No parent should have to bury their child. But, sadly the death of a child is as much a part of life as birth itself.
The death of a child through ill health or an accident is traumatic enough, but for the parents whose child has taken their own life, death seems to take on a different perspective
Seven years after her daughter Sarah committed suicide, Julie Bryant-Whitfield is still trying to come to terms with her death.
Like the majority of parents, Julie had a great relationship with her 25-year-old daughter, who she described as a hardworking young woman who was respectful and loved everyone.
“She was a bit of a Tom boy, but loved to dress up and go into town with her girlfriends,” Julie said.
But, as close as the mother and daughter were – they even worked together in the hospitality industry – Julie had no idea her beautiful, vibrant daughter was a troubled young woman.
“I never knew anything was wrong to the extent she would take her life.
“You would never know there was something depressing her.”
Unable to cope with the constant reminders following Sarah’s death, Julie and her husband left the family home in Canberra 11 months later and settled in the Great Lakes.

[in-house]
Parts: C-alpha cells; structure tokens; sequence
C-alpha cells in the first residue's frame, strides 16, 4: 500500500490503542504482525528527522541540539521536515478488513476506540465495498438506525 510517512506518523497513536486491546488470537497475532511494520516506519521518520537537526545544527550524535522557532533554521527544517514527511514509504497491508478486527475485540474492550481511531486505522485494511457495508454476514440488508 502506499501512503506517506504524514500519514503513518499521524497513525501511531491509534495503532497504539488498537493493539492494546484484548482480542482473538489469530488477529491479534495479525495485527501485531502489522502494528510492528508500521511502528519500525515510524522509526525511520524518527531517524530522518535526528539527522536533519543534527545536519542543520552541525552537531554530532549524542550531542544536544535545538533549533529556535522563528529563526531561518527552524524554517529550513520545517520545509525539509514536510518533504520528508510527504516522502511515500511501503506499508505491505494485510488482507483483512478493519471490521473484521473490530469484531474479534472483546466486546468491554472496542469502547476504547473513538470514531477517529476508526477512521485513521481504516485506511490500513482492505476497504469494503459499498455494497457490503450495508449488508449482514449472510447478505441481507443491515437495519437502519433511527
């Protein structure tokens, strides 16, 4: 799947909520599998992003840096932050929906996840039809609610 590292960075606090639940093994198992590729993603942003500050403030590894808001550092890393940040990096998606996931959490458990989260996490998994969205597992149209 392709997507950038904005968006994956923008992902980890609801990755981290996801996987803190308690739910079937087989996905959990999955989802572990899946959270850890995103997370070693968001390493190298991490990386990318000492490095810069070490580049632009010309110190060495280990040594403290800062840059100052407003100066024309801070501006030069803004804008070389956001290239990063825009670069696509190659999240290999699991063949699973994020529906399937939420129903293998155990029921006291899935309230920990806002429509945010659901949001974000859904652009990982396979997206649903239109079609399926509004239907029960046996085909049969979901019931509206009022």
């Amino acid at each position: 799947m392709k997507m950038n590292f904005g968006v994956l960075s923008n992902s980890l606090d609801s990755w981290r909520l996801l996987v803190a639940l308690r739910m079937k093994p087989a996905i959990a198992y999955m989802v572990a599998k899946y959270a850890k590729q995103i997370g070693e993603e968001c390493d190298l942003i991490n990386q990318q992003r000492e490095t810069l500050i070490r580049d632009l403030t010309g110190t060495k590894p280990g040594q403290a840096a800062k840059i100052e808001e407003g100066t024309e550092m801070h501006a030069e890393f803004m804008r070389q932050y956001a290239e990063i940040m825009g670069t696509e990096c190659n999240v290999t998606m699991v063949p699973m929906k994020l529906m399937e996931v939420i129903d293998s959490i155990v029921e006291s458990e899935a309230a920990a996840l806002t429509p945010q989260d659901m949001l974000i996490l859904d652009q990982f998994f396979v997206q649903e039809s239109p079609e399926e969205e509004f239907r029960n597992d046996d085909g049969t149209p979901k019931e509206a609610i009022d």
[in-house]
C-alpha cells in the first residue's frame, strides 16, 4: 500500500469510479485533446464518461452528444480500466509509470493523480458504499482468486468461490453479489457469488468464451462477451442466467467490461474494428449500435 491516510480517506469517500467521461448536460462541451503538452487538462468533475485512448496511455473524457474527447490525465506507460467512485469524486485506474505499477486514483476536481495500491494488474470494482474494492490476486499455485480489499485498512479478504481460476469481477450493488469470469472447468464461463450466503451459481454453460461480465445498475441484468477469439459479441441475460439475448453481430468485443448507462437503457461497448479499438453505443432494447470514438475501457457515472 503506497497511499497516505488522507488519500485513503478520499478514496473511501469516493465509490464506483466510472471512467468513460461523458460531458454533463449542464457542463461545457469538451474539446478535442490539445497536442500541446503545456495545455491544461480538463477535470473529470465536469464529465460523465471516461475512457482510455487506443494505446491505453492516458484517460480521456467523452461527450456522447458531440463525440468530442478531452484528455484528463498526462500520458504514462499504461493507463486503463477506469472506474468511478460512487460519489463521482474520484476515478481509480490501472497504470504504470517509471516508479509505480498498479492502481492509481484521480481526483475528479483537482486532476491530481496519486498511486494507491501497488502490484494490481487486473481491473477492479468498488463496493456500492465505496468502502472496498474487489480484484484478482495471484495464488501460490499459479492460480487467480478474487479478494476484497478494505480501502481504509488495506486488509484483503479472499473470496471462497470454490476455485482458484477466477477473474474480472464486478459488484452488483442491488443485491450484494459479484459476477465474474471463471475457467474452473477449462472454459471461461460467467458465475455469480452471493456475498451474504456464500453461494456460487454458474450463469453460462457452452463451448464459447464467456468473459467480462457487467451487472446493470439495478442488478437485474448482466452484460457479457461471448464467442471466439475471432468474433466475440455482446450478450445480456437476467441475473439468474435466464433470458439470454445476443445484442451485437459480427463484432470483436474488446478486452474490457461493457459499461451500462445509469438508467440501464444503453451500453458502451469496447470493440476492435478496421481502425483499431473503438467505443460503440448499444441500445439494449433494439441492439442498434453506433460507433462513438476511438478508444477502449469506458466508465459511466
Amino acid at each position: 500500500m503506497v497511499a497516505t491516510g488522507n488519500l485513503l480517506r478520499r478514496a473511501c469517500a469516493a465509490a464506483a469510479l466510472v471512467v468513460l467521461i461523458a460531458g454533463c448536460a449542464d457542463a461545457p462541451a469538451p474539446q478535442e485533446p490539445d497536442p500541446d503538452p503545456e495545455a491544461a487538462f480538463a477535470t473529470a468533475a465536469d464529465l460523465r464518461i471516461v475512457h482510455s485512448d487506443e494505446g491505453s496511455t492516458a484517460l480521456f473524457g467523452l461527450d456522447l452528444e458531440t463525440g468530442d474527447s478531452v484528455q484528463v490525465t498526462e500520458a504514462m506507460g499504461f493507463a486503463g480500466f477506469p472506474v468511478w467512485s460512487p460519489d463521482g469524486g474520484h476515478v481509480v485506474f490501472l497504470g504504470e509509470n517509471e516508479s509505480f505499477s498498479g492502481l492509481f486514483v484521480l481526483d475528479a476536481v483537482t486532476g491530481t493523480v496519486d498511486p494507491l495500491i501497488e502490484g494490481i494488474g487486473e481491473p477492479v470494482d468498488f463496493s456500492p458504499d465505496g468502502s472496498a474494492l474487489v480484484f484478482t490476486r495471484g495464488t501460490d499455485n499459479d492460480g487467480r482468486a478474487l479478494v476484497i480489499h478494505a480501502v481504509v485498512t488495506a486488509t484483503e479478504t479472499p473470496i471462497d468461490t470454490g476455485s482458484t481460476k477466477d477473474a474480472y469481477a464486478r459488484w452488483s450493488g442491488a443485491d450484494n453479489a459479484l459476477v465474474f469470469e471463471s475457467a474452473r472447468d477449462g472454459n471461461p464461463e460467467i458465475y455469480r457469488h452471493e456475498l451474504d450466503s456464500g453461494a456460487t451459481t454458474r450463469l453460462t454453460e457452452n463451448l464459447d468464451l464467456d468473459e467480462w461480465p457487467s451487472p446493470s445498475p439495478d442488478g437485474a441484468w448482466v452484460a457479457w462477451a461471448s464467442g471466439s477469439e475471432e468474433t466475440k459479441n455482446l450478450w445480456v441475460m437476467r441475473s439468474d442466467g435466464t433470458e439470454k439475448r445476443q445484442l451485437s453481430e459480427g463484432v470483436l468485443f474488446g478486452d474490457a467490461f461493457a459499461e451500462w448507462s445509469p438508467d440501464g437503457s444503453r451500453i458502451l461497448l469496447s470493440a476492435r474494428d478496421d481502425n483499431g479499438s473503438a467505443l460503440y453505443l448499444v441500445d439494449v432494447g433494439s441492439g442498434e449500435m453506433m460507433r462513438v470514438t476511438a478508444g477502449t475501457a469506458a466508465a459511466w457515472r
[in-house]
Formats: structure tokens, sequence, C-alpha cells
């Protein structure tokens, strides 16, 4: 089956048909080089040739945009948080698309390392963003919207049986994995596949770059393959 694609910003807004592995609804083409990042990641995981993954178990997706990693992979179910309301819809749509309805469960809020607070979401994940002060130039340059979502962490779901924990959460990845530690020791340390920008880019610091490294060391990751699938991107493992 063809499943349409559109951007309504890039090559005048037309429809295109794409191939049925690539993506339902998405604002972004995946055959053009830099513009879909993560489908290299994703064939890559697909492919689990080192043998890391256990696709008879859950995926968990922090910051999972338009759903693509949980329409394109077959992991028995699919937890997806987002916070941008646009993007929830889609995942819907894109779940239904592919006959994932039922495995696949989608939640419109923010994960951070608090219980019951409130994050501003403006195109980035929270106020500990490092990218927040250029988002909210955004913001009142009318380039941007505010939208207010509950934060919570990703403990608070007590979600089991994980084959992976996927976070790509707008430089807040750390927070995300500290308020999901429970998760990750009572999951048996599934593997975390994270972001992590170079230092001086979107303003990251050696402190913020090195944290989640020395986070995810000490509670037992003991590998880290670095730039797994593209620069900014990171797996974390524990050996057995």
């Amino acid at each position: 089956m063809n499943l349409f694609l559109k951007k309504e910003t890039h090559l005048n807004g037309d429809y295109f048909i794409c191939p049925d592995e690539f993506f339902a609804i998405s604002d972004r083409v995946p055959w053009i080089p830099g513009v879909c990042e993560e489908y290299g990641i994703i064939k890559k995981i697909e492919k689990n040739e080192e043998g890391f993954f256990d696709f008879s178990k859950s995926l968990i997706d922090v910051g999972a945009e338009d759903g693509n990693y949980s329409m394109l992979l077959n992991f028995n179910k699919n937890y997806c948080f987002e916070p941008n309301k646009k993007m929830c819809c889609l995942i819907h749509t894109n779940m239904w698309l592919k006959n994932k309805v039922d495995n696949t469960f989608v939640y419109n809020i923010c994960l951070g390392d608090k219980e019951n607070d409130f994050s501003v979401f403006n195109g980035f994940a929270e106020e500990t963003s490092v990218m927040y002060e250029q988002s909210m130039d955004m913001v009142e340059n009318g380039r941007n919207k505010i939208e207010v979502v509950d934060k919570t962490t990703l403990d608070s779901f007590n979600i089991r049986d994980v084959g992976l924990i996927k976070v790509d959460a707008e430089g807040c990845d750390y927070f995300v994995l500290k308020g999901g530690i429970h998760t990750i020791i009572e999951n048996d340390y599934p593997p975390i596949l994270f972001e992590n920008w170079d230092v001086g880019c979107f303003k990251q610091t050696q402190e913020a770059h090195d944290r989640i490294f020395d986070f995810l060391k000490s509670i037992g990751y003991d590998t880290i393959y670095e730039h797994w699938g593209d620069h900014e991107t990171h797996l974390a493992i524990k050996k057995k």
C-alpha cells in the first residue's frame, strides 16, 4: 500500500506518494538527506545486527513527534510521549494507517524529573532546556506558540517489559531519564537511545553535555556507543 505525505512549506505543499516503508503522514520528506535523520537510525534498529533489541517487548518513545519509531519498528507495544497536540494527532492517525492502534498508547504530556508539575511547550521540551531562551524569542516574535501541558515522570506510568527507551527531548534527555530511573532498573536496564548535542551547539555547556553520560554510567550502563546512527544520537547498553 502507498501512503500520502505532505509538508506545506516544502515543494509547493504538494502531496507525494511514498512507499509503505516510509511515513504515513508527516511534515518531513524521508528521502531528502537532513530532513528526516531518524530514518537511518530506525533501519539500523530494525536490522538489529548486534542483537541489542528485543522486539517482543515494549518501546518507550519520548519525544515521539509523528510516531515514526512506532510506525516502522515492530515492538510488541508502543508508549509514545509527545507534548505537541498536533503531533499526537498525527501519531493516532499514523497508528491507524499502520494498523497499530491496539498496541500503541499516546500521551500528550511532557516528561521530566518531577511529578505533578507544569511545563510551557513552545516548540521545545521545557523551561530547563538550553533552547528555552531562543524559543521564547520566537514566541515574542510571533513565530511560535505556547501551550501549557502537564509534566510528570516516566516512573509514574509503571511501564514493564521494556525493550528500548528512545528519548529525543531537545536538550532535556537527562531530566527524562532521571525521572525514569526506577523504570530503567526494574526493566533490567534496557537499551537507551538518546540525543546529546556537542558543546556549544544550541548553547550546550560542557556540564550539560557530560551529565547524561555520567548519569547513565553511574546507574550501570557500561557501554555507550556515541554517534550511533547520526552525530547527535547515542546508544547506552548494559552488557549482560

Wanting to reconcile her grief, which had resulted in a loss of both confidence and memory, Julie sought help from a number of sources, but these early days were difficult.
She sought help from a number of organisations and self-help groups, with little success.
”I just couldn’t click with some people,” she said.
The closest support unit to help people who had lost someone close through suicide was in Port Macquarie.
However, suffering from post traumatic stress, Julie was reluctant to make the hour long drive.
She turned her attention to TAFE courses, but concentration eluded her.
“I found it very hard to take to people, and many make assumptions as to how and why it happened.”
“They make judgements; there is a lot of stigma attached to suicide.
Julie finally found some solace through a Lifeline program Surviving, held monthly in Taree.
Through this project Julie has found other methods of coping with her grief; snorkelling is her preferred pastime.
A similar Lifeline bereavement support group, Support after Suicide is beginning in Forster from April 12.
Conducted by experienced counsellors, the group offers support and friendship in a closed environment. Meetings will be held fortnightly in a room donated by Club Forster.
Lifeline Mid Coast life matters co-ordinator, Lee-Ann Foord said the sessions would cover a range of topics “that go where people need to go.”
Lee-Ann said it was sometimes difficult for family and friends to speak with others who had not had the experience of coping with the aftermath of suicide.
“When you lose someone you don’t want to continue to burden your friends.
“But, we connect people; we support them through their journey.”
She assured the sessions were held in strict confidentiality by facilitators who too had lost a loved one to suicide
“What you say in the group stays in the group.”
Contact Lee-Ann Foord on 6581 2800 for more information.